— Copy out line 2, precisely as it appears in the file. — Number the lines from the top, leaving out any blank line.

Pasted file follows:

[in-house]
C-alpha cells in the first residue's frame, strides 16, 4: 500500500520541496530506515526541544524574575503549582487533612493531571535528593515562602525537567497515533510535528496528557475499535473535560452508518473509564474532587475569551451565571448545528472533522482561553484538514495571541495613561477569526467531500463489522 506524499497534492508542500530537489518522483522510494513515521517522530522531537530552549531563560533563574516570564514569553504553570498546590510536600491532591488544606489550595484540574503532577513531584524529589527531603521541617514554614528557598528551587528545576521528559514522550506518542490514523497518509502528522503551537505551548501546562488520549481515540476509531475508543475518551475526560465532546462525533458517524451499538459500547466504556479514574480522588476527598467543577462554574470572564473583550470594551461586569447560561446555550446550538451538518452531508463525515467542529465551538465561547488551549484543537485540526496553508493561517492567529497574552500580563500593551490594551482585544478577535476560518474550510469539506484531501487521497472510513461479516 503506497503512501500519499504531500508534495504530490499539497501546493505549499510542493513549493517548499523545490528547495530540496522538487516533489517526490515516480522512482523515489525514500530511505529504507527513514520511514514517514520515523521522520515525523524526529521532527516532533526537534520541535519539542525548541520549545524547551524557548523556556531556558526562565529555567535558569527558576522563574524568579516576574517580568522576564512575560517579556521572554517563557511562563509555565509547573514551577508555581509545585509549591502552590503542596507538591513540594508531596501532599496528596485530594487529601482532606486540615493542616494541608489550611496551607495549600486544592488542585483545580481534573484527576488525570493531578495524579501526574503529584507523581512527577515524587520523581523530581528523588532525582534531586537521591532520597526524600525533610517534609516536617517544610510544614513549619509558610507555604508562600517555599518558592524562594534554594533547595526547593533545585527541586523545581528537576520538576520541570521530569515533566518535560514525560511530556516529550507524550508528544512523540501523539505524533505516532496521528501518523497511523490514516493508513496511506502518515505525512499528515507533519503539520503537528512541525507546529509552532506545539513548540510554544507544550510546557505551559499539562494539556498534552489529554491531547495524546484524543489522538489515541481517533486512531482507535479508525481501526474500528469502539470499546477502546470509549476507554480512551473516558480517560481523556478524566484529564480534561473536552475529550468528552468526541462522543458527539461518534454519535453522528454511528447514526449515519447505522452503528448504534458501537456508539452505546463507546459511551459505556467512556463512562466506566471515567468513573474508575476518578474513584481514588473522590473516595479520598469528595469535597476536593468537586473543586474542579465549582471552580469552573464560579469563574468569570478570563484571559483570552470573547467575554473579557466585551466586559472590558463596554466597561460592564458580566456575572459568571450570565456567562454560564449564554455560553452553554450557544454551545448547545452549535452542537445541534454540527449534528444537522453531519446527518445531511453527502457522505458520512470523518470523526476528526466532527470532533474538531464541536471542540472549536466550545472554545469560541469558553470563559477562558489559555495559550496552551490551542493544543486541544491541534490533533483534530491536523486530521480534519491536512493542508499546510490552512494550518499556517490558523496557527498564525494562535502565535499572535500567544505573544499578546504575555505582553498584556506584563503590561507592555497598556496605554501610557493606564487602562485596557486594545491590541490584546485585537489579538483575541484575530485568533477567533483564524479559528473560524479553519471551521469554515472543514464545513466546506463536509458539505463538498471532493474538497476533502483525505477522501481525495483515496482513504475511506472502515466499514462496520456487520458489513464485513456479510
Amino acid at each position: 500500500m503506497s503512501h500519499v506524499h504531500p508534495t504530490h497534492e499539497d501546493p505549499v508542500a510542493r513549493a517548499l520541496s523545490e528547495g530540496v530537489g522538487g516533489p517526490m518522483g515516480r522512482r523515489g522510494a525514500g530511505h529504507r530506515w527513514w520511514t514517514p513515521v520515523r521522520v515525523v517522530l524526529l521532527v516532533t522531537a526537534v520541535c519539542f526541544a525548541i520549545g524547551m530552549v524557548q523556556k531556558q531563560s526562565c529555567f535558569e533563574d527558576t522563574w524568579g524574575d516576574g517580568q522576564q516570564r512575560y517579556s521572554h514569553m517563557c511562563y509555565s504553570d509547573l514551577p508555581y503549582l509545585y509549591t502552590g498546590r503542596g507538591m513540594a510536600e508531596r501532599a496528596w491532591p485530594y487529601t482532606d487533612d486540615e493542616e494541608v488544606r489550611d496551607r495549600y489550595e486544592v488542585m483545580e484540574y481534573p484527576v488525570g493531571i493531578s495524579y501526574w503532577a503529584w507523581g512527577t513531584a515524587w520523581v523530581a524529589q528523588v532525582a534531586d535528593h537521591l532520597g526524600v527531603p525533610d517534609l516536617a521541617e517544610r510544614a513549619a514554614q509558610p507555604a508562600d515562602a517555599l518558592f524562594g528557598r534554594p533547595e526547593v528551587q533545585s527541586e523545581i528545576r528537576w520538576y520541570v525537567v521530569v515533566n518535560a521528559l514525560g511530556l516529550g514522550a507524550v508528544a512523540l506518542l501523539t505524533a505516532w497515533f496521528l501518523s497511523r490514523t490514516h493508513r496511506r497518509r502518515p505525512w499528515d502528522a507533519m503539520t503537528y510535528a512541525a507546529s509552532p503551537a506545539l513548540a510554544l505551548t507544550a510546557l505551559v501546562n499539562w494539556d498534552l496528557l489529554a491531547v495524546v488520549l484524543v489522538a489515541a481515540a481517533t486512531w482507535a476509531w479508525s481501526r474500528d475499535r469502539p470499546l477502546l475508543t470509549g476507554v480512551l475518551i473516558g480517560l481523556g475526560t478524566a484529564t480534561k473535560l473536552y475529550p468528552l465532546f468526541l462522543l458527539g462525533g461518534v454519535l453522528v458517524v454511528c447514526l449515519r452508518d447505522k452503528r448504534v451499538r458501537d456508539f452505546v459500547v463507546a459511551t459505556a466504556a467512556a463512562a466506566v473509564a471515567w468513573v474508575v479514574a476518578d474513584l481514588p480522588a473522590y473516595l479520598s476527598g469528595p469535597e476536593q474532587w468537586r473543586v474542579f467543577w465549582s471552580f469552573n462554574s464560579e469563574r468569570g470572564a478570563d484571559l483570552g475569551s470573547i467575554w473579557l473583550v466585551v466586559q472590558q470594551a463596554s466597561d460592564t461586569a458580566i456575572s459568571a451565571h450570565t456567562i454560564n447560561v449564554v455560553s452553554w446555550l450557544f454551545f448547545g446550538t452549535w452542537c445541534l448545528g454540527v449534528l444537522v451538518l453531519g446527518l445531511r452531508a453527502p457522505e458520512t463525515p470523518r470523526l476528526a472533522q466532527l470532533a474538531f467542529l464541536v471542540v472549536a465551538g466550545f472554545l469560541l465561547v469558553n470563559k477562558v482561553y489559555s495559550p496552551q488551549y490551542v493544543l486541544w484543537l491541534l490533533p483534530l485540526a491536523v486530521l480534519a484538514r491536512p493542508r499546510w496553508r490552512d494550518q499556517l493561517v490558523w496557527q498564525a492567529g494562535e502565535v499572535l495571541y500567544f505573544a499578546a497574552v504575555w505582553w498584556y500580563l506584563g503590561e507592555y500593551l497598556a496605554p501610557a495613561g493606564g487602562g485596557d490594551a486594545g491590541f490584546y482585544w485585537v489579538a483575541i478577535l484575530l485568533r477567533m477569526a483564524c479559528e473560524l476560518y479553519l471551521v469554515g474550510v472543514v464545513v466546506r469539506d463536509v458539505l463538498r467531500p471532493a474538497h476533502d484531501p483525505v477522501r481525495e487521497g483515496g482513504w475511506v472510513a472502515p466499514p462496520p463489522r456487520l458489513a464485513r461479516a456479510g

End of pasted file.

C-alpha cells in the first residue's frame, strides 16, 4: 500500500520541496530506515526541544524574575503549582487533612493531571535528593515562602525537567497515533510535528496528557475499535473535560452508518473509564474532587475569551451565571448545528472533522482561553484538514495571541495613561477569526467531500463489522 506524499497534492508542500530537489518522483522510494513515521517522530522531537530552549531563560533563574516570564514569553504553570498546590510536600491532591488544606489550595484540574503532577513531584524529589527531603521541617514554614528557598528551587528545576521528559514522550506518542490514523497518509502528522503551537505551548501546562488520549481515540476509531475508543475518551475526560465532546462525533458517524451499538459500547466504556479514574480522588476527598467543577462554574470572564473583550470594551461586569447560561446555550446550538451538518452531508463525515467542529465551538465561547488551549484543537485540526496553508493561517492567529497574552500580563500593551490594551482585544478577535476560518474550510469539506484531501487521497472510513461479516 503506497503512501500519499504531500508534495504530490499539497501546493505549499510542493513549493517548499523545490528547495530540496522538487516533489517526490515516480522512482523515489525514500530511505529504507527513514520511514514517514520515523521522520515525523524526529521532527516532533526537534520541535519539542525548541520549545524547551524557548523556556531556558526562565529555567535558569527558576522563574524568579516576574517580568522576564512575560517579556521572554517563557511562563509555565509547573514551577508555581509545585509549591502552590503542596507538591513540594508531596501532599496528596485530594487529601482532606486540615493542616494541608489550611496551607495549600486544592488542585483545580481534573484527576488525570493531578495524579501526574503529584507523581512527577515524587520523581523530581528523588532525582534531586537521591532520597526524600525533610517534609516536617517544610510544614513549619509558610507555604508562600517555599518558592524562594534554594533547595526547593533545585527541586523545581528537576520538576520541570521530569515533566518535560514525560511530556516529550507524550508528544512523540501523539505524533505516532496521528501518523497511523490514516493508513496511506502518515505525512499528515507533519503539520503537528512541525507546529509552532506545539513548540510554544507544550510546557505551559499539562494539556498534552489529554491531547495524546484524543489522538489515541481517533486512531482507535479508525481501526474500528469502539470499546477502546470509549476507554480512551473516558480517560481523556478524566484529564480534561473536552475529550468528552468526541462522543458527539461518534454519535453522528454511528447514526449515519447505522452503528448504534458501537456508539452505546463507546459511551459505556467512556463512562466506566471515567468513573474508575476518578474513584481514588473522590473516595479520598469528595469535597476536593468537586473543586474542579465549582471552580469552573464560579469563574468569570478570563484571559483570552470573547467575554473579557466585551466586559472590558463596554466597561460592564458580566456575572459568571450570565456567562454560564449564554455560553452553554450557544454551545448547545452549535452542537445541534454540527449534528444537522453531519446527518445531511453527502457522505458520512470523518470523526476528526466532527470532533474538531464541536471542540472549536466550545472554545469560541469558553470563559477562558489559555495559550496552551490551542493544543486541544491541534490533533483534530491536523486530521480534519491536512493542508499546510490552512494550518499556517490558523496557527498564525494562535502565535499572535500567544505573544499578546504575555505582553498584556506584563503590561507592555497598556496605554501610557493606564487602562485596557486594545491590541490584546485585537489579538483575541484575530485568533477567533483564524479559528473560524479553519471551521469554515472543514464545513466546506463536509458539505463538498471532493474538497476533502483525505477522501481525495483515496482513504475511506472502515466499514462496520456487520458489513464485513456479510